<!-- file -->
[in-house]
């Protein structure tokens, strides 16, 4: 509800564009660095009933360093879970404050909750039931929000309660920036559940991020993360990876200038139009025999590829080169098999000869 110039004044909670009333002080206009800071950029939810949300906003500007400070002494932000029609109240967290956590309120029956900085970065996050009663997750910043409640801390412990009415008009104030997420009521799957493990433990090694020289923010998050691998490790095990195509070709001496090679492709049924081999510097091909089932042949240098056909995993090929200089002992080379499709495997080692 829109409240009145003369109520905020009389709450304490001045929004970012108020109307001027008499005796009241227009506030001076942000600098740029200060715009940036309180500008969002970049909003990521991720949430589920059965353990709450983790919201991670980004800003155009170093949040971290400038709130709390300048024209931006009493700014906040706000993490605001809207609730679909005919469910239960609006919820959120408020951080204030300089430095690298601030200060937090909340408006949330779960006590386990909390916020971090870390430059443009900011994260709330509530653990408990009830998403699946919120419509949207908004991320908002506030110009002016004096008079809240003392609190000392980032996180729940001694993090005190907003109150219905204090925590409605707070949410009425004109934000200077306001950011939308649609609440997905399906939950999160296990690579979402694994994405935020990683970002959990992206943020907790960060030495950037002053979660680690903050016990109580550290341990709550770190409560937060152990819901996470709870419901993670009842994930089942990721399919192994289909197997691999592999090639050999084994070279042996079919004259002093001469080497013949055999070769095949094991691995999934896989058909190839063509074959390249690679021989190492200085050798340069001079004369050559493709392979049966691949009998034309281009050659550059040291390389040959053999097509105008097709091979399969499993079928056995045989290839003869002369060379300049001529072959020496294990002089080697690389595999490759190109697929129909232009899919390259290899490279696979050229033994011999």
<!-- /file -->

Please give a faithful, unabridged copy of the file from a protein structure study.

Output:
[in-house]
């Protein structure tokens, strides 16, 4: 509800564009660095009933360093879970404050909750039931929000309660920036559940991020993360990876200038139009025999590829080169098999000869 110039004044909670009333002080206009800071950029939810949300906003500007400070002494932000029609109240967290956590309120029956900085970065996050009663997750910043409640801390412990009415008009104030997420009521799957493990433990090694020289923010998050691998490790095990195509070709001496090679492709049924081999510097091909089932042949240098056909995993090929200089002992080379499709495997080692 829109409240009145003369109520905020009389709450304490001045929004970012108020109307001027008499005796009241227009506030001076942000600098740029200060715009940036309180500008969002970049909003990521991720949430589920059965353990709450983790919201991670980004800003155009170093949040971290400038709130709390300048024209931006009493700014906040706000993490605001809207609730679909005919469910239960609006919820959120408020951080204030300089430095690298601030200060937090909340408006949330779960006590386990909390916020971090870390430059443009900011994260709330509530653990408990009830998403699946919120419509949207908004991320908002506030110009002016004096008079809240003392609190000392980032996180729940001694993090005190907003109150219905204090925590409605707070949410009425004109934000200077306001950011939308649609609440997905399906939950999160296990690579979402694994994405935020990683970002959990992206943020907790960060030495950037002053979660680690903050016990109580550290341990709550770190409560937060152990819901996470709870419901993670009842994930089942990721399919192994289909197997691999592999090639050999084994070279042996079919004259002093001469080497013949055999070769095949094991691995999934896989058909190839063509074959390249690679021989190492200085050798340069001079004369050559493709392979049966691949009998034309281009050659550059040291390389040959053999097509105008097709091979399969499993079928056995045989290839003869002369060379300049001529072959020496294990002089080697690389595999490759190109697929129909232009899919390259290899490279696979050229033994011999």